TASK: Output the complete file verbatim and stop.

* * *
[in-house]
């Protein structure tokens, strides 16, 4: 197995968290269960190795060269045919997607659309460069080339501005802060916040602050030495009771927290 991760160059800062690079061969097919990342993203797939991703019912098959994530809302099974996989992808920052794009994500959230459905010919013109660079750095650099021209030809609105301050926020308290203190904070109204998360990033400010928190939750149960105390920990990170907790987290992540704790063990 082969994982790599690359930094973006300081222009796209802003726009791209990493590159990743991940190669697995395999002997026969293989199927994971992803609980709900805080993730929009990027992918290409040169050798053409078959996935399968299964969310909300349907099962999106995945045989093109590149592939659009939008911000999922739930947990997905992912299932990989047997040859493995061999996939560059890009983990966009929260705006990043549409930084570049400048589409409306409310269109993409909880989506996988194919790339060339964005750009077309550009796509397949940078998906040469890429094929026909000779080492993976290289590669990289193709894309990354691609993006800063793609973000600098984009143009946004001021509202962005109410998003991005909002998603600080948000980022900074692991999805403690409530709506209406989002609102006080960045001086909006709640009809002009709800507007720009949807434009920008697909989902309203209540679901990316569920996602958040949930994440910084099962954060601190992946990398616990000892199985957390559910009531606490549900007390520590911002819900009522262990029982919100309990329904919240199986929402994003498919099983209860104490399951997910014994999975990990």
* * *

[in-house]
């Protein structure tokens, strides 16, 4: 197995968290269960190795060269045919997607659309460069080339501005802060916040602050030495009771927290 991760160059800062690079061969097919990342993203797939991703019912098959994530809302099974996989992808920052794009994500959230459905010919013109660079750095650099021209030809609105301050926020308290203190904070109204998360990033400010928190939750149960105390920990990170907790987290992540704790063990 082969994982790599690359930094973006300081222009796209802003726009791209990493590159990743991940190669697995395999002997026969293989199927994971992803609980709900805080993730929009990027992918290409040169050798053409078959996935399968299964969310909300349907099962999106995945045989093109590149592939659009939008911000999922739930947990997905992912299932990989047997040859493995061999996939560059890009983990966009929260705006990043549409930084570049400048589409409306409310269109993409909880989506996988194919790339060339964005750009077309550009796509397949940078998906040469890429094929026909000779080492993976290289590669990289193709894309990354691609993006800063793609973000600098984009143009946004001021509202962005109410998003991005909002998603600080948000980022900074692991999805403690409530709506209406989002609102006080960045001086909006709640009809002009709800507007720009949807434009920008697909989902309203209540679901990316569920996602958040949930994440910084099962954060601190992946990398616990000892199985957390559910009531606490549900007390520590911002819900009522262990029982919100309990329904919240199986929402994003498919099983209860104490399951997910014994999975990990």